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date: 24 April 2024

Baillie, Dame Isobel [real name Isabella Douglas Baillie]free


Baillie, Dame Isobel [real name Isabella Douglas Baillie]free

  • Michael Kennedy

Dame Isobel Baillie (1895–1983)

by Lafayette, 1931

Baillie, Dame Isobel [real name Isabella Douglas Baillie] (1895–1983), singer, was born on 9 March 1895 at 2 Princes Street, Wilton, in the border town of Hawick, Roxburghshire, Scotland, the youngest in a family of a son and three daughters of Martin Pott Baillie (1860-1904), a master baker, and his wife, Isabella Hetherington née Douglas (1865-1936). She was baptized Isabella Douglas and known as Bella. The family moved to Newcastle upon Tyne when she was five. Not long afterwards they moved to Manchester, where Bella attended the board school in Princess Road. There her voice was noticed when she sang a verse of a hymn as a solo. She had always enjoyed singing at home but had received no tuition until her headmaster encouraged her. She won a scholarship to Manchester high school, where music was a low priority.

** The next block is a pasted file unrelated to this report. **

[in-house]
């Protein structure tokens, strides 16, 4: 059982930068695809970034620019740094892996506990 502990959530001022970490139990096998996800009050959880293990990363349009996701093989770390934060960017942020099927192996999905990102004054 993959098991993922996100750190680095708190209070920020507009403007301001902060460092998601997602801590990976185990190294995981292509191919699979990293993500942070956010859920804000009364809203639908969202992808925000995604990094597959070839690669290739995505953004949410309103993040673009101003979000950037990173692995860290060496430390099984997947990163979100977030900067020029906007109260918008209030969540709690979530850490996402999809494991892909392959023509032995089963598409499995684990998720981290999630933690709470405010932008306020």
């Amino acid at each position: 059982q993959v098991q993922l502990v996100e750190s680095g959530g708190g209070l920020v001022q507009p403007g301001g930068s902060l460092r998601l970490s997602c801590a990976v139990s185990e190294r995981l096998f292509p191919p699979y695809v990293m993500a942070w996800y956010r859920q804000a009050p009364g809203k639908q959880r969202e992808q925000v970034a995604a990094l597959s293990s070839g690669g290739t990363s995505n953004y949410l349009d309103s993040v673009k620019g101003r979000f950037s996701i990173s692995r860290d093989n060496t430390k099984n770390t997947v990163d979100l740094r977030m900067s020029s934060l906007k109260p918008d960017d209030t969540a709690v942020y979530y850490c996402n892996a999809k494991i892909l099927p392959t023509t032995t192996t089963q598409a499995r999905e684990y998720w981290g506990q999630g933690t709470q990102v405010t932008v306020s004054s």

Bella left school at fifteen to work in a music shop in Fountain Street, Manchester, where she was put in charge of the piano roll department. After that she worked in the gas department of Manchester town hall. At this period the headmaster at the board school persuaded Bella's mother to let her study singing seriously. She went once a week to Jean Sadler-Fogg, a former pupil of Blanche Marchesi and the wife of the Hallé Orchestra's organist Charles Fogg and mother of the composer Eric Fogg. Mrs Sadler-Fogg took her pupil to sing to Marchesi, whose only remembered comment was 'That F could be better'. Bella was unable to pay Mrs Sadler-Fogg's fees, but paid her back when she began to get engagements. At fifteen she sang in her first performance of Handel's Messiah in a church in Stretford. Gradually she was invited to sing in churches and church halls throughout Lancashire and in parts of Yorkshire.